Mothers’ poor mental well-being could be fueling a “vicious cycle” of intergenerational poor mental health, new research shows.
The research, conducted in Uganda, examined the profound link between mothers’ adverse childhood experiences and the mental well-being of their children.
Maternal depression was found to play a vital role in transmitting these adverse effects across generations.
The study emphasises the urgency to prioritise mental health support for families.
The paper published in the American Journal of Biological Anthropology says it is increasingly clear that maternal mental health is one of the most crucial determinants of a child’s mental health. To improve the emotional health of children, focus should be placed on families, not individuals, it suggests.
“We’ve uncovered an important link between maternal adverse childhood experiences and their children’s mental well-being,” UC Berkeley Anthropology Professor Andrew Wooyoung Kim, said.
The study not only reveals a significant relationship between maternal adverse childhood experiences and child mental health problems but also shines a light on the potential role of maternal depression in this pathway.
The findings are a call to action to address mental health needs, Kim said, particularly in post-colonial areas with histories of societal oppression and elevated rates of psychiatric morbidity.
“Research on the potentially modifiable psychosocial factors affecting child mental health is particularly important for settings with high psychiatric morbidity and low availability of mental health resources, such as communities living within low- and middle-income countries,” suggested Prof Kim.
According to the team, adverse childhood experiences like stressful life events, trauma, abuse and parental incarceration increase the risk of various negative cardiovascular and psychiatric outcomes throughout one’s life. These may extend across generations and shape offspring mental health outcomes, including hyperactivity, emotional disturbance and depressive symptoms.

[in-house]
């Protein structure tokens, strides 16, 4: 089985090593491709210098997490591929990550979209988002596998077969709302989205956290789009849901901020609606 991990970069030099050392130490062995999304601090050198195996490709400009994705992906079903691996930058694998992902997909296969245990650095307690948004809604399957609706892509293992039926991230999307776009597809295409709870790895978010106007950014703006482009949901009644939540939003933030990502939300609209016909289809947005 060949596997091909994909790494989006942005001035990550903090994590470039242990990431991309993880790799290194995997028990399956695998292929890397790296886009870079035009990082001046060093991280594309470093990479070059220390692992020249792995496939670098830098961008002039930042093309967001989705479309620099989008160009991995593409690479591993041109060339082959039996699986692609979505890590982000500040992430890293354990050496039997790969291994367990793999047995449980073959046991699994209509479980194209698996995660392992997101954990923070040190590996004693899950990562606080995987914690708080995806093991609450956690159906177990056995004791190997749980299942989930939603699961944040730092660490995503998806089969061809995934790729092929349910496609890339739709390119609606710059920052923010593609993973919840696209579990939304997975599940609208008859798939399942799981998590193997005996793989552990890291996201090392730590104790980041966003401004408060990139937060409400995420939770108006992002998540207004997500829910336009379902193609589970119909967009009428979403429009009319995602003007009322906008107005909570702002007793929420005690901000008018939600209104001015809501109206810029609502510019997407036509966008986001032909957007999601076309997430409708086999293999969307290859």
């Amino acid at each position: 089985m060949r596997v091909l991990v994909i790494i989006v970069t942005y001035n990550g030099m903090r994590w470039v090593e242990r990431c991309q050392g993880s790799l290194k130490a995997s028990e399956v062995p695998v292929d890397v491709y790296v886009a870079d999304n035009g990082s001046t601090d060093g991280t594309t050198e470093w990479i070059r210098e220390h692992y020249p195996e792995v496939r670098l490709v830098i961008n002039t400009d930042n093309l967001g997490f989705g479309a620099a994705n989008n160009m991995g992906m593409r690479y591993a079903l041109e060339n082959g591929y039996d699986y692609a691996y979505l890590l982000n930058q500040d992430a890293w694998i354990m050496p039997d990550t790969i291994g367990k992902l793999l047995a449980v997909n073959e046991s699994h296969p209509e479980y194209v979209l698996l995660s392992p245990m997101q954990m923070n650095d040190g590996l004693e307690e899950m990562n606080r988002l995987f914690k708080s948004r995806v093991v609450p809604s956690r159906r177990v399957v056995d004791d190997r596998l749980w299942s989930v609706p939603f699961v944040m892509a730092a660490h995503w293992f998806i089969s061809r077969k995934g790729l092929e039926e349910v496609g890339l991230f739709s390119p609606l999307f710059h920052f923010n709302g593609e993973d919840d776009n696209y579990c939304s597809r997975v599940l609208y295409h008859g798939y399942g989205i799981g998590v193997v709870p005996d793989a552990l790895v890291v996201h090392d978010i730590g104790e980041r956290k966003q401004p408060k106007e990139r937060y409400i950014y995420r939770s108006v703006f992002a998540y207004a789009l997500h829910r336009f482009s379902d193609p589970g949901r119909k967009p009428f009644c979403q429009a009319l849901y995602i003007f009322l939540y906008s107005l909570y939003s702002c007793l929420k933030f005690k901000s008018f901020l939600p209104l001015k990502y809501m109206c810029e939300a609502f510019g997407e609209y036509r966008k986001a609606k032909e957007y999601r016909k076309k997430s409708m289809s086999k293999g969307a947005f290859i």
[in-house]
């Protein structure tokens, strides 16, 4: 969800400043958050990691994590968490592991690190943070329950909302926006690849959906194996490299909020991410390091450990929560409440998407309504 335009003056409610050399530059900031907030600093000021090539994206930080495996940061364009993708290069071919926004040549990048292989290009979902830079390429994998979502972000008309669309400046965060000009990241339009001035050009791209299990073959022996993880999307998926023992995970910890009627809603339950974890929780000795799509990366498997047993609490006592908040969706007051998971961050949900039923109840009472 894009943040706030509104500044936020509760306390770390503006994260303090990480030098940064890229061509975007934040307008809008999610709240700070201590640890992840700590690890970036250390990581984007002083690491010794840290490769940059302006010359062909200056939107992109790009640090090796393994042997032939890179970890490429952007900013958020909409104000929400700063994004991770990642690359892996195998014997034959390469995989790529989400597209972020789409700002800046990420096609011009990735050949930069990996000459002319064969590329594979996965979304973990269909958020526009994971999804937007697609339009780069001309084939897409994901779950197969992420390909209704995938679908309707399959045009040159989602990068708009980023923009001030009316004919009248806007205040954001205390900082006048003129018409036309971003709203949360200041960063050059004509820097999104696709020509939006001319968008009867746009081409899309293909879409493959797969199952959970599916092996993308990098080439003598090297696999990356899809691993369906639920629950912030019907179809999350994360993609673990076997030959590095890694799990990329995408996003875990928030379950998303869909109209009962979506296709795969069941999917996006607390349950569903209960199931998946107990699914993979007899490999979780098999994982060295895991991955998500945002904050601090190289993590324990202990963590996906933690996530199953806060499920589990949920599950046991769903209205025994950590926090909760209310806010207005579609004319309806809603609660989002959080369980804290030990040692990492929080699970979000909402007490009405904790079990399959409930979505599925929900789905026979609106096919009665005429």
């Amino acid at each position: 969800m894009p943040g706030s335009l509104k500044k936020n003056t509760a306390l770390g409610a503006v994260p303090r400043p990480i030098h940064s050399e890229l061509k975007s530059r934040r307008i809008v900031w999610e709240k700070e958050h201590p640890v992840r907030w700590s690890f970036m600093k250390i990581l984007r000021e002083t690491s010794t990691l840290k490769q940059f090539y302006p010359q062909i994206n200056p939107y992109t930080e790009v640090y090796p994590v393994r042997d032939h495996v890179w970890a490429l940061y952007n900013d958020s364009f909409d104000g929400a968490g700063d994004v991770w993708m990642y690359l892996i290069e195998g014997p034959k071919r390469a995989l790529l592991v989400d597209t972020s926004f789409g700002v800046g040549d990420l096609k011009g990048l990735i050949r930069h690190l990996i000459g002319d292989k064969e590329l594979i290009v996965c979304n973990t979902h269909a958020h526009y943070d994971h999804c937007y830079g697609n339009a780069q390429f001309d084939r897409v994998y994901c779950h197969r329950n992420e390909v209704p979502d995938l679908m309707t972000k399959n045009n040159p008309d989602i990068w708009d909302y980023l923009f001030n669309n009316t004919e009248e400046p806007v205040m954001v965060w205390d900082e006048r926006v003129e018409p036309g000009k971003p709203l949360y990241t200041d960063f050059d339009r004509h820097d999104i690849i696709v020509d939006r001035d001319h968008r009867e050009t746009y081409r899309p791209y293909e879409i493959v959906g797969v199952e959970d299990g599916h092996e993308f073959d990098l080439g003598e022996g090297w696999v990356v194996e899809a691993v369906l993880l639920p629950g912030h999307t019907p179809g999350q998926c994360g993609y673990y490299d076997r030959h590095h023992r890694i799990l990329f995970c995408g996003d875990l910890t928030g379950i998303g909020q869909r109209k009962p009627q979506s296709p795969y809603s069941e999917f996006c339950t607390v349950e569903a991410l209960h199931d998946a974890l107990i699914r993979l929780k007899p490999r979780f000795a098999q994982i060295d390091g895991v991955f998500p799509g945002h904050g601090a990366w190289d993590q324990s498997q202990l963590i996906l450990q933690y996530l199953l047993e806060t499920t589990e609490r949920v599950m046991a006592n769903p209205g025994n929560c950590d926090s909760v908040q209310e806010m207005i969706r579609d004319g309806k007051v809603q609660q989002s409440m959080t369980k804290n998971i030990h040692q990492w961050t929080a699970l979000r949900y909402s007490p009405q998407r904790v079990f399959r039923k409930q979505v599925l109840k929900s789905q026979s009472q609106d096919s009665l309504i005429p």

“A mother’s mental health can affect her child’s through different pathways, both biological and social. There is likely a substantial genetic component to the development of mental illness, but the relationship also works through less engaged parenting, poor attachment, and worse early childhood development – which itself is critical for positive lifelong outcomes, including attainment, employment and adult health and well-being,” said the paper.
It is thus crucial to prioritise social services and mental health support for families in rural areas.
Recent estimates report that one in seven adolescents in the region experience significant mental health difficulties, with one in ten diagnosed with a psychiatric disorder.
Yet there is a scarcity of epidemiological data on child mental illness and associated risk factors in Sub-Saharan Africa.
Similar to other African nations with histories of European colonialism and war, Uganda faces deep economic insecurity, limited mental healthcare infrastructure, and a heightened prevalence of risk factors known to be associated with elevated mental health problems.
Communities in recently war-affected regions in northern Uganda report elevated levels of psychiatric morbidity. For example, one study of adolescent girls in southern Uganda found a 16 percent prevalence of severe depressive symptoms and a 30 percent prevalence of moderate symptoms.
Another study of adolescents living with HIV in southwestern Uganda found 16 percent with major depressive disorder.
According to the scientists, the violent colonial rule in African countries, which involved forced taxation, the control of cash crop industries, land seizures, military occupation, and ethnic divide, has resulted in a long history of political and economic marginalization for local communities, with continued societal implications in the present day, and exposure to various forms of psychosocial stress, trauma, and household adversity.